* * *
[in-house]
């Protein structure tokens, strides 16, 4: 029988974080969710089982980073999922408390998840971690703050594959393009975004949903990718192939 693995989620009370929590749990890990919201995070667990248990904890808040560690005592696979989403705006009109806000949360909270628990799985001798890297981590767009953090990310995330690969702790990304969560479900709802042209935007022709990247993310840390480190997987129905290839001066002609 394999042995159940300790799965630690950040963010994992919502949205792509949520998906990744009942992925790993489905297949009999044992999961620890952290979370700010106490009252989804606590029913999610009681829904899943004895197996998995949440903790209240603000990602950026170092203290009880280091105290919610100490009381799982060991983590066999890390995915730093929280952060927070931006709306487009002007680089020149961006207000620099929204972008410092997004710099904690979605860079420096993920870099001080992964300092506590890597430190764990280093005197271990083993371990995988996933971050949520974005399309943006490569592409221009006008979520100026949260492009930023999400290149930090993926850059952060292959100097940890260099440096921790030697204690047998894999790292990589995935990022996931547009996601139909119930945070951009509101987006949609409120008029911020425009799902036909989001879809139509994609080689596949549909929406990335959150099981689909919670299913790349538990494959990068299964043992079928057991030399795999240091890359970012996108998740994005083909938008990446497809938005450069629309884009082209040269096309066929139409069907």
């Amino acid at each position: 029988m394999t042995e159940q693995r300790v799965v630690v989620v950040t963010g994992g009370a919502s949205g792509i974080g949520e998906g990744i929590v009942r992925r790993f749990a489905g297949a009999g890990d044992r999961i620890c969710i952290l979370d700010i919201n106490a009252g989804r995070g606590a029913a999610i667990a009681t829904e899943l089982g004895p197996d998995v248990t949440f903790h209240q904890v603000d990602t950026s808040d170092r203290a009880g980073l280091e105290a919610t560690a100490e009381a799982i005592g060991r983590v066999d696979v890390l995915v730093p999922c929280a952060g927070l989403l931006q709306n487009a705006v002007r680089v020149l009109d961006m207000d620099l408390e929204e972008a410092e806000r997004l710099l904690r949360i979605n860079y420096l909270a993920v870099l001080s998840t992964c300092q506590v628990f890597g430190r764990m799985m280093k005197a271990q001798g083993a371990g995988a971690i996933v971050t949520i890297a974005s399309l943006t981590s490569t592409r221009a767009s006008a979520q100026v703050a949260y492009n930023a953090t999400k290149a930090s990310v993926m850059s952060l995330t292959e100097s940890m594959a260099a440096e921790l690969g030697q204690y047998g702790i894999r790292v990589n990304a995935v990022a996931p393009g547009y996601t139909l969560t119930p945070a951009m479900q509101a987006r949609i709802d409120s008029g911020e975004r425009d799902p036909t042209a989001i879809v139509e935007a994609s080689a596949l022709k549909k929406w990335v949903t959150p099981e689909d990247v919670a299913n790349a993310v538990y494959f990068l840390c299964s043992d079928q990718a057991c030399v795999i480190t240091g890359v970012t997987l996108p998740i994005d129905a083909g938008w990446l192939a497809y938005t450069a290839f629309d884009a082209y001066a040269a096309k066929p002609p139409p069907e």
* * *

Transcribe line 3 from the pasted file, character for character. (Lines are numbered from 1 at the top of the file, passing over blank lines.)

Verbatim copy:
């Amino acid at each position: 029988m394999t042995e159940q693995r300790v799965v630690v989620v950040t963010g994992g009370a919502s949205g792509i974080g949520e998906g990744i929590v009942r992925r790993f749990a489905g297949a009999g890990d044992r999961i620890c969710i952290l979370d700010i919201n106490a009252g989804r995070g606590a029913a999610i667990a009681t829904e899943l089982g004895p197996d998995v248990t949440f903790h209240q904890v603000d990602t950026s808040d170092r203290a009880g980073l280091e105290a919610t560690a100490e009381a799982i005592g060991r983590v066999d696979v890390l995915v730093p999922c929280a952060g927070l989403l931006q709306n487009a705006v002007r680089v020149l009109d961006m207000d620099l408390e929204e972008a410092e806000r997004l710099l904690r949360i979605n860079y420096l909270a993920v870099l001080s998840t992964c300092q506590v628990f890597g430190r764990m799985m280093k005197a271990q001798g083993a371990g995988a971690i996933v971050t949520i890297a974005s399309l943006t981590s490569t592409r221009a767009s006008a979520q100026v703050a949260y492009n930023a953090t999400k290149a930090s990310v993926m850059s952060l995330t292959e100097s940890m594959a260099a440096e921790l690969g030697q204690y047998g702790i894999r790292v990589n990304a995935v990022a996931p393009g547009y996601t139909l969560t119930p945070a951009m479900q509101a987006r949609i709802d409120s008029g911020e975004r425009d799902p036909t042209a989001i879809v139509e935007a994609s080689a596949l022709k549909k929406w990335v949903t959150p099981e689909d990247v919670a299913n790349a993310v538990y494959f990068l840390c299964s043992d079928q990718a057991c030399v795999i480190t240091g890359v970012t997987l996108p998740i994005d129905a083909g938008w990446l192939a497809y938005t450069a290839f629309d884009a082209y001066a040269a096309k066929p002609p139409p069907e």